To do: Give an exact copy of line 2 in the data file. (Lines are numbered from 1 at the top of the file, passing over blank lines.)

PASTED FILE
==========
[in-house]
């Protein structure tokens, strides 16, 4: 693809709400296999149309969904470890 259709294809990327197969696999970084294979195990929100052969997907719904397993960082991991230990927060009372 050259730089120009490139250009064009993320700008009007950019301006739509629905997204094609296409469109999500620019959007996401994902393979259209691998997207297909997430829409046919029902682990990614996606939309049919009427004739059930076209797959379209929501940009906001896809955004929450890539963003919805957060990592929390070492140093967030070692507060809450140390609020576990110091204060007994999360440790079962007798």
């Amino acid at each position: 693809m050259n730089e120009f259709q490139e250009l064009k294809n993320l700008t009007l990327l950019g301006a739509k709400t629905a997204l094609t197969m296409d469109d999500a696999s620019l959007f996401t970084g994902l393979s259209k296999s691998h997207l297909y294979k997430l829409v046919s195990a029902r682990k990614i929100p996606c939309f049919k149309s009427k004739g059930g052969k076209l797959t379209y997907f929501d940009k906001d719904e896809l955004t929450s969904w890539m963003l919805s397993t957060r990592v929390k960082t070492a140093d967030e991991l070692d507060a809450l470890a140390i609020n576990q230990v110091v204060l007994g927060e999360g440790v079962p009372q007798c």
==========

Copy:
């Protein structure tokens, strides 16, 4: 693809709400296999149309969904470890 259709294809990327197969696999970084294979195990929100052969997907719904397993960082991991230990927060009372 050259730089120009490139250009064009993320700008009007950019301006739509629905997204094609296409469109999500620019959007996401994902393979259209691998997207297909997430829409046919029902682990990614996606939309049919009427004739059930076209797959379209929501940009906001896809955004929450890539963003919805957060990592929390070492140093967030070692507060809450140390609020576990110091204060007994999360440790079962007798």